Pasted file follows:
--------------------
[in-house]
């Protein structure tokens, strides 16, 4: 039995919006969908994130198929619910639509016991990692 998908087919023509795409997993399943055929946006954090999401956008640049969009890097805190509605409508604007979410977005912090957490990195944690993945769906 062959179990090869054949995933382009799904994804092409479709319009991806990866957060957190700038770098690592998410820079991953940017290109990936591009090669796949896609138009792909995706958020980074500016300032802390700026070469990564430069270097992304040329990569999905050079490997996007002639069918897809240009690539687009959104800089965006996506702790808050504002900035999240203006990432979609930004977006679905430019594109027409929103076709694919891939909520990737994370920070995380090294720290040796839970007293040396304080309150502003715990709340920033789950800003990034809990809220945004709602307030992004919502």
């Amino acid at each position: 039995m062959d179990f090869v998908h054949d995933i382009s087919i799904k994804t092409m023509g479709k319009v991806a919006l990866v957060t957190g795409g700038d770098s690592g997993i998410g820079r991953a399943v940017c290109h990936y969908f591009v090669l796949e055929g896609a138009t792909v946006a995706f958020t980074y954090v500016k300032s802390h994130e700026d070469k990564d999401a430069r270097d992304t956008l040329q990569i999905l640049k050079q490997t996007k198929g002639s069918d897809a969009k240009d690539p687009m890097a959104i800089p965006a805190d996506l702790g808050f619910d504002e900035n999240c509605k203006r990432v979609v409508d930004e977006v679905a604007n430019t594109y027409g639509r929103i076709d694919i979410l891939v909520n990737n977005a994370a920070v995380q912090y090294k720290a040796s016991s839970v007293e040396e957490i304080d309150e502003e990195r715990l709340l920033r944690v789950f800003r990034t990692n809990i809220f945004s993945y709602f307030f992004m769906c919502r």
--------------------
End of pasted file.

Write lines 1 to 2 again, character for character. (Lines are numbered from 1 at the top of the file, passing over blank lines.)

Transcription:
[in-house]
């Protein structure tokens, strides 16, 4: 039995919006969908994130198929619910639509016991990692 998908087919023509795409997993399943055929946006954090999401956008640049969009890097805190509605409508604007979410977005912090957490990195944690993945769906 062959179990090869054949995933382009799904994804092409479709319009991806990866957060957190700038770098690592998410820079991953940017290109990936591009090669796949896609138009792909995706958020980074500016300032802390700026070469990564430069270097992304040329990569999905050079490997996007002639069918897809240009690539687009959104800089965006996506702790808050504002900035999240203006990432979609930004977006679905430019594109027409929103076709694919891939909520990737994370920070995380090294720290040796839970007293040396304080309150502003715990709340920033789950800003990034809990809220945004709602307030992004919502």